LIRR Improvements in Long Island City Yard

Project Description

Paul Carpenter Associates, Inc (PCA) conducted a transit noise impact assessment associated with the Long Island Rail Road (LIRR) Resiliency Improvements in the Long Island City Yard project. As a result of significant flooding and infrastructure damage caused by Super Storm Sandy, projects were progressed to "storm harden" the yard against future flooding. One major project component was the design and construction of a perimeter protection wall.

In order to determine existing noise exposure within the project study area, short- and long-term noise measurements were performed in four locations. Traffic data collection and vehicle classification counts were also performed. While project improvements would not result in a change in service, operations or the number of diesel or electric trains in the yard, the LIRR requested review of the effects of the proposed perimeter protection wall on future noise levels. As such, screening analyses were performed to determine whether perceivable changes in noise levels would result due to reflections caused by the proposed walls. Since the Federal Transit Administration's (FTA) Transit Noise and Vibration Impact Assessment guidance manual (FTA-VA-90-1003-06, May 2006) does not include methodology specifically related to the evaluation of perimeter protection walls, PCA performed parallel and single wall reflections screening analyses following general best practices provided within the Federal Highway Administration's (FHWA) Highway Noise Barrier Design Handbook (FHWA-EP-00-005 DOT-VNTSC-FHWA-00-01, February 2000), as well as guidance from the Acoustics Facility at the U.S. Department of Transportation John A. Volpe National Transportation Systems Center.

Due to the proximity of existing noise sensitive land use to the Long Island City yard, FTA Noise and Vibration General Assessments were performed to address the heaviest operations associated with construction of project improvements, which included the installation of sheet piles, drilled shafts and jet grouting. In addition to the individual construction scenarios, cumulative operations were evaluated. Based on impacts predicted, recommended noise and vibration control measures were included within the Transit Noise and Vibration Impact Assessment report prepared for the project.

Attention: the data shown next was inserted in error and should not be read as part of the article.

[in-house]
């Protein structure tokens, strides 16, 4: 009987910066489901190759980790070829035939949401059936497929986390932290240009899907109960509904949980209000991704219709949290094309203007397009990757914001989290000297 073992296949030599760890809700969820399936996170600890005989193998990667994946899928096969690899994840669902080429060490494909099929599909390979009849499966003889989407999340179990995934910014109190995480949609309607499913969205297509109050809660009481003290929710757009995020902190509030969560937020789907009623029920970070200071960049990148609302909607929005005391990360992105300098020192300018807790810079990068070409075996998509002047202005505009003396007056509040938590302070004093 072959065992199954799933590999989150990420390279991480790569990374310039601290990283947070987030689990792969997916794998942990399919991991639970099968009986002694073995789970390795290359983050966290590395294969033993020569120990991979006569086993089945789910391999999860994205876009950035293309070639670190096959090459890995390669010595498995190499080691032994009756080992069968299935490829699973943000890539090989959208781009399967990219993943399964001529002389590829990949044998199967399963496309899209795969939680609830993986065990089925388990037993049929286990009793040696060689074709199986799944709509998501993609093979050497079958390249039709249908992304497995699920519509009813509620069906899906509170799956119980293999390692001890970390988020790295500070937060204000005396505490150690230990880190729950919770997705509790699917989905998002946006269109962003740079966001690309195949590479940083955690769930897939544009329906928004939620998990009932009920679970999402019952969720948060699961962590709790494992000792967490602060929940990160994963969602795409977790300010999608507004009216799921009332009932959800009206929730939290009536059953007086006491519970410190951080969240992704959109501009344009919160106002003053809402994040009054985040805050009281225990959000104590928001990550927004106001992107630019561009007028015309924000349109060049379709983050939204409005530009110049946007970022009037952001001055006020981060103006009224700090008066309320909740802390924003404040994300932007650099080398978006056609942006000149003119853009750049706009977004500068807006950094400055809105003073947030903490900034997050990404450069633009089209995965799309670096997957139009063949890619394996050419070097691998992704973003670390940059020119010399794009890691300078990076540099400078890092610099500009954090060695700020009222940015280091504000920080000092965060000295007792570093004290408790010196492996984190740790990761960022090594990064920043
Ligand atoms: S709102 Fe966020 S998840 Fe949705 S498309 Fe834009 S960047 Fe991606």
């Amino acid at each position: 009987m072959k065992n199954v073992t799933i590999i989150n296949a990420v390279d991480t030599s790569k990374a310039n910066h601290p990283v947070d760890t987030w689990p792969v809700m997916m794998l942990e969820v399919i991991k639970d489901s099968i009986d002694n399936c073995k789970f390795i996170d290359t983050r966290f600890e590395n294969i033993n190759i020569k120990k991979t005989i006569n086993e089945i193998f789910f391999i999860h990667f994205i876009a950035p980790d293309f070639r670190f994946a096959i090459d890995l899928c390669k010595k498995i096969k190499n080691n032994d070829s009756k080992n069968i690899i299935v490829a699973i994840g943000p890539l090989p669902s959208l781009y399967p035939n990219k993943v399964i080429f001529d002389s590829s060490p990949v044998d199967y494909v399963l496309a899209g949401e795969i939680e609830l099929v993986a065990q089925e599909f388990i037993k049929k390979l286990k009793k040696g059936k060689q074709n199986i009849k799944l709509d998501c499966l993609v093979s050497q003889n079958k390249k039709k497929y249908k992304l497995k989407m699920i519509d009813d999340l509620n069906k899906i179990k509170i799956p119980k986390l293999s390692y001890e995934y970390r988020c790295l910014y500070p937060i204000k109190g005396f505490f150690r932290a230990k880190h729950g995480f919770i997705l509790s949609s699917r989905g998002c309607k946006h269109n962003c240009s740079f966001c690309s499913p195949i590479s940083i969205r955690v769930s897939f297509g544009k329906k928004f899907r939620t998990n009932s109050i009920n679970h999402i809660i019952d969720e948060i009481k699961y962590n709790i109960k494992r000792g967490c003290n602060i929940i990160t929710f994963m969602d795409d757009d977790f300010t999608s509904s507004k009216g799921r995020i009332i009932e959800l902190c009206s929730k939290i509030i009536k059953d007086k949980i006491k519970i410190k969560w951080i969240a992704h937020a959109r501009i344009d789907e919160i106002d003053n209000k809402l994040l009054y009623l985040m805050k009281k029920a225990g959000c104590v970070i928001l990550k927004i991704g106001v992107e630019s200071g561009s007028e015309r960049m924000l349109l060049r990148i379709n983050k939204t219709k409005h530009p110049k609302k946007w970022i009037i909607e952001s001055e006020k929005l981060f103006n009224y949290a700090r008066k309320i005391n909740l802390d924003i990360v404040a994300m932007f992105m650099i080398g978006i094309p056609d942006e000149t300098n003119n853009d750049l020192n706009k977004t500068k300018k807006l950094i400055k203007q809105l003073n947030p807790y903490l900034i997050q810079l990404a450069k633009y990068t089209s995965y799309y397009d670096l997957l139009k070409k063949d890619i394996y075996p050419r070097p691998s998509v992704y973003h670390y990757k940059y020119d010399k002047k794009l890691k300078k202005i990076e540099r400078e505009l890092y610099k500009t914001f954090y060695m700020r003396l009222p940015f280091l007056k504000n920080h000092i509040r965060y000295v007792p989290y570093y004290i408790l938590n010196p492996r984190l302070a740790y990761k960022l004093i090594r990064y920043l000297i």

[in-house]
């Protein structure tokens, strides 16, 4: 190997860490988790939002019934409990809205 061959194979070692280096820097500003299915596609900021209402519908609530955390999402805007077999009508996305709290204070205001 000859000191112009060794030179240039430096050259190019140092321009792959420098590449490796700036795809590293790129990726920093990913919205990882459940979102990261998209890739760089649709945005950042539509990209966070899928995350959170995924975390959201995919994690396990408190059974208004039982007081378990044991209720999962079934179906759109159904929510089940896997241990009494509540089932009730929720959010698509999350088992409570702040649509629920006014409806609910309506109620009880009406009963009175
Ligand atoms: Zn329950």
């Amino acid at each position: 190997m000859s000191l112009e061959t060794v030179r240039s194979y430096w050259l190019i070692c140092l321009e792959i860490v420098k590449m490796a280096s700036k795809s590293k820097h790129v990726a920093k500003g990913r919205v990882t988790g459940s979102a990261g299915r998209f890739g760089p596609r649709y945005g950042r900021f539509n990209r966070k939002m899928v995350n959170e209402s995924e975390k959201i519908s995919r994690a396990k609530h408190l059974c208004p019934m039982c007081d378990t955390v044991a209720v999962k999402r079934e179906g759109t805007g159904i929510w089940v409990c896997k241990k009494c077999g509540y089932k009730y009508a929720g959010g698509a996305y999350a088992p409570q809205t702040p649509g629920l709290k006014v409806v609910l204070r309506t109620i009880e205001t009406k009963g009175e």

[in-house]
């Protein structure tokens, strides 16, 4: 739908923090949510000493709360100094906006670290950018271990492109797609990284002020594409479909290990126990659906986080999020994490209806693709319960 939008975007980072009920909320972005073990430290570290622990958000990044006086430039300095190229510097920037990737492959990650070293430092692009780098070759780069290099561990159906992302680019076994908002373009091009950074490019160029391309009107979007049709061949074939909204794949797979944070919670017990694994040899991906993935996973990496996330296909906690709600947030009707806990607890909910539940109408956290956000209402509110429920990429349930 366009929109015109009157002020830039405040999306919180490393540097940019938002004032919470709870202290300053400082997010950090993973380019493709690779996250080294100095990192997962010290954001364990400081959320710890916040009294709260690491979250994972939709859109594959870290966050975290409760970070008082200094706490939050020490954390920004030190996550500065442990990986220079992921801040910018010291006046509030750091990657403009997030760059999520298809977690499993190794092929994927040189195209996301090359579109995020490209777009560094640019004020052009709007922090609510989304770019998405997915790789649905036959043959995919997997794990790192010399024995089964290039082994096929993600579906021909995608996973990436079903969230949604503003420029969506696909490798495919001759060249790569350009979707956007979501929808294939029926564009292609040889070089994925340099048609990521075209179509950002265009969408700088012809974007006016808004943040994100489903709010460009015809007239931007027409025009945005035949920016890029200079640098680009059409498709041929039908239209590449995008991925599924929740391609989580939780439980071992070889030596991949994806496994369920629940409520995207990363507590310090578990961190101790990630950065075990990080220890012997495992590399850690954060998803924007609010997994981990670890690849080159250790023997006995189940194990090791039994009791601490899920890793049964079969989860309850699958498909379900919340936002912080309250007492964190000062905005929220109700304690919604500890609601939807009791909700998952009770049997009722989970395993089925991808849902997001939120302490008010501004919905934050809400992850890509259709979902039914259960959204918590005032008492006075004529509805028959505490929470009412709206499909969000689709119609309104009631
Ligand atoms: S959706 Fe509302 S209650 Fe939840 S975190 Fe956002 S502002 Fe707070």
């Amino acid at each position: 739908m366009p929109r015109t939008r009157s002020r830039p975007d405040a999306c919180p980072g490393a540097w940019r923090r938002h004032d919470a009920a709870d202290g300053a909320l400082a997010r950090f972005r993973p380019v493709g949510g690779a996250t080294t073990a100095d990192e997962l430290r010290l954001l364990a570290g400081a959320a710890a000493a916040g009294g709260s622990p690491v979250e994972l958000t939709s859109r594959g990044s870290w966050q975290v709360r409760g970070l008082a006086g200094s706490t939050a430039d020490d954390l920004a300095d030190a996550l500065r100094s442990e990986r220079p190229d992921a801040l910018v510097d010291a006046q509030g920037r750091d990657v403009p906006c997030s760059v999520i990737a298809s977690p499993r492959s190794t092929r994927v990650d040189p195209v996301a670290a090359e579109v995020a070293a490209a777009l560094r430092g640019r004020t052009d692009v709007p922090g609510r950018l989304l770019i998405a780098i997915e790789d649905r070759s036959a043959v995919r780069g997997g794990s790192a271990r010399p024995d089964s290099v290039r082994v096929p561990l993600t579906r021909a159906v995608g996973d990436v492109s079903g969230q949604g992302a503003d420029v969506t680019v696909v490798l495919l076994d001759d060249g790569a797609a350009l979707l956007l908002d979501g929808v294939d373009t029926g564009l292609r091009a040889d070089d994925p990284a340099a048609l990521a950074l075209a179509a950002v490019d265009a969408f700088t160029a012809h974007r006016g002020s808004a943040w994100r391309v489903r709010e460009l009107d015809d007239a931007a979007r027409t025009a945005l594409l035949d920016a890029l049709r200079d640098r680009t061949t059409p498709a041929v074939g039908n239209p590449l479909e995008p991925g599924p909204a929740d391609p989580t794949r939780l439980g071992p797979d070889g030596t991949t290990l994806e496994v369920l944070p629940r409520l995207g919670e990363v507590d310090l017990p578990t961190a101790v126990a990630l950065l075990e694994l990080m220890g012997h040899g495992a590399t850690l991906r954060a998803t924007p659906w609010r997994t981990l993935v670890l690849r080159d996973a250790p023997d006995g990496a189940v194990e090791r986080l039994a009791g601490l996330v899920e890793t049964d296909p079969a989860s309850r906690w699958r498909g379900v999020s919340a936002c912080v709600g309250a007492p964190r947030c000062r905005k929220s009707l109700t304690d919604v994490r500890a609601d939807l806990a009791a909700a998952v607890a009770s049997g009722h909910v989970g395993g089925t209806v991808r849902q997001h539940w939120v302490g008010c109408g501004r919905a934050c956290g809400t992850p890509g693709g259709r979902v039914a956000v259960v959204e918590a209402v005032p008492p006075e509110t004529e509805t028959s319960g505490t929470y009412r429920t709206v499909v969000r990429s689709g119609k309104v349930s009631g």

Subsequently, a Vibration Control Officer (VCO) was present on-site to perform monitoring and reporting tasks during sheet driving operations over the Amtrak East River Tunnel. Three state-of-the-art vibration monitors were installed at predetermined locations, chosen based on proximity and sensitivity to construction operations. Monitoring protocols and locations were approved by LIRR and Amtrak prior to commencement of construction activities. The vibration monitors continuously recorded (peak particle velocity) PPV levels at 1-minute intervals and wirelessly transmitted recorded data to a web interface, which was specifically created for the project to allow authorized LIRR official with access to real-time vibration data. Vibration monitors were programmed to automatically send alerts to the VCO and field engineers in the event vibration levels exceeded Action or Stop Work levels. The VCO prepared a detailed Daily Vibration Monitoring Log at the end of each work day which was submitted to LIRR personnel.